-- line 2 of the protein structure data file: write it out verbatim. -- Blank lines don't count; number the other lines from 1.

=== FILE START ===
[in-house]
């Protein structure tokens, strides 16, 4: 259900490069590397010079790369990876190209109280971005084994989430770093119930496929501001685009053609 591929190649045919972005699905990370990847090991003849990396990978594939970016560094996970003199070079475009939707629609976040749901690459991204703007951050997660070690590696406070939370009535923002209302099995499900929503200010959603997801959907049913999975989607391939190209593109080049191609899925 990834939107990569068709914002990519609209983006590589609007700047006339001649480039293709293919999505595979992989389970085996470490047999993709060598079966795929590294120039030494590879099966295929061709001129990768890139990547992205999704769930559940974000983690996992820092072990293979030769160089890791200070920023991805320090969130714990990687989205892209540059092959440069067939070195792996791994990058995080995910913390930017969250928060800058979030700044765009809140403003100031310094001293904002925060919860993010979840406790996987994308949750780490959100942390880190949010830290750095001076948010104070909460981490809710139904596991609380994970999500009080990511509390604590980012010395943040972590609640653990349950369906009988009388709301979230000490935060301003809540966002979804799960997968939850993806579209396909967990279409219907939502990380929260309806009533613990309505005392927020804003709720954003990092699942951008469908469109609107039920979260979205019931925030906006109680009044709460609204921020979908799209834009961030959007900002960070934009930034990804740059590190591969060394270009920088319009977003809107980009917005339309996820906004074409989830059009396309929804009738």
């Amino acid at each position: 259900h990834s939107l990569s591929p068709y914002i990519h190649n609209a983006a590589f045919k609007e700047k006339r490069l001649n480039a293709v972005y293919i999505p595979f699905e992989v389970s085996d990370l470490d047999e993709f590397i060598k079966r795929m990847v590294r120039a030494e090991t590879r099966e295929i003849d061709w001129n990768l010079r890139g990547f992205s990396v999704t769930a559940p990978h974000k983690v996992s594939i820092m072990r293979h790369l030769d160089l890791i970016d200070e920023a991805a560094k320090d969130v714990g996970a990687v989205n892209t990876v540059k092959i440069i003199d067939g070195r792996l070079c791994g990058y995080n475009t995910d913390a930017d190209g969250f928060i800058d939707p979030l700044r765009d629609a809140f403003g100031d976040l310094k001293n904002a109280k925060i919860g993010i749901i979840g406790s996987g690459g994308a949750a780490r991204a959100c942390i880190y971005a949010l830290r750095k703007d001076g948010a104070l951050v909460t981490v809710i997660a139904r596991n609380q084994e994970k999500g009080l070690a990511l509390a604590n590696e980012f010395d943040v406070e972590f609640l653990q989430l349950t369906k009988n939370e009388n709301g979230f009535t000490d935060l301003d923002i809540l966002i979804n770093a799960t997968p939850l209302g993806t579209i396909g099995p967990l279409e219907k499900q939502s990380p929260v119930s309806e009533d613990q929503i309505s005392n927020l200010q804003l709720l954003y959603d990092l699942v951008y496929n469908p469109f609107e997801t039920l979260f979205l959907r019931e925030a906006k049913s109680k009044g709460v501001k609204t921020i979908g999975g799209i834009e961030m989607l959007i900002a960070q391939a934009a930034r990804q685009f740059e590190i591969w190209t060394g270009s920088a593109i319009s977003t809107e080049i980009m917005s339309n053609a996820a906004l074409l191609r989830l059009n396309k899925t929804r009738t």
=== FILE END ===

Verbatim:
């Protein structure tokens, strides 16, 4: 259900490069590397010079790369990876190209109280971005084994989430770093119930496929501001685009053609 591929190649045919972005699905990370990847090991003849990396990978594939970016560094996970003199070079475009939707629609976040749901690459991204703007951050997660070690590696406070939370009535923002209302099995499900929503200010959603997801959907049913999975989607391939190209593109080049191609899925 990834939107990569068709914002990519609209983006590589609007700047006339001649480039293709293919999505595979992989389970085996470490047999993709060598079966795929590294120039030494590879099966295929061709001129990768890139990547992205999704769930559940974000983690996992820092072990293979030769160089890791200070920023991805320090969130714990990687989205892209540059092959440069067939070195792996791994990058995080995910913390930017969250928060800058979030700044765009809140403003100031310094001293904002925060919860993010979840406790996987994308949750780490959100942390880190949010830290750095001076948010104070909460981490809710139904596991609380994970999500009080990511509390604590980012010395943040972590609640653990349950369906009988009388709301979230000490935060301003809540966002979804799960997968939850993806579209396909967990279409219907939502990380929260309806009533613990309505005392927020804003709720954003990092699942951008469908469109609107039920979260979205019931925030906006109680009044709460609204921020979908799209834009961030959007900002960070934009930034990804740059590190591969060394270009920088319009977003809107980009917005339309996820906004074409989830059009396309929804009738």